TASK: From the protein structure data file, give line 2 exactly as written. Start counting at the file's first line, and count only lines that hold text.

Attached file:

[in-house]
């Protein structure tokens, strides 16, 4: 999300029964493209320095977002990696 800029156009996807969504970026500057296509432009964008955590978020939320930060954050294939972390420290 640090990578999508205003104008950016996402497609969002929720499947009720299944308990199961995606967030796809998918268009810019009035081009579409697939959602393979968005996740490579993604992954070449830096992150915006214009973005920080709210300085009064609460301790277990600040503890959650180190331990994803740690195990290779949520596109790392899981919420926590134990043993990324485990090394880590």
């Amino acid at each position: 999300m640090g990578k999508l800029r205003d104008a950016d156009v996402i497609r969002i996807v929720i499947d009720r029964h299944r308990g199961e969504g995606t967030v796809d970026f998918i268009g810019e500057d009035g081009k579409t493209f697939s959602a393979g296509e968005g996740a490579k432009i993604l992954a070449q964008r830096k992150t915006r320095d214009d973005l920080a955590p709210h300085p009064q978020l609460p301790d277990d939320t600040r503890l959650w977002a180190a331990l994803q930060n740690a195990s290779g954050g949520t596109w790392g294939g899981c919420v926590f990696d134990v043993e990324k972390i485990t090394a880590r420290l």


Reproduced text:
């Protein structure tokens, strides 16, 4: 999300029964493209320095977002990696 800029156009996807969504970026500057296509432009964008955590978020939320930060954050294939972390420290 640090990578999508205003104008950016996402497609969002929720499947009720299944308990199961995606967030796809998918268009810019009035081009579409697939959602393979968005996740490579993604992954070449830096992150915006214009973005920080709210300085009064609460301790277990600040503890959650180190331990994803740690195990290779949520596109790392899981919420926590134990043993990324485990090394880590």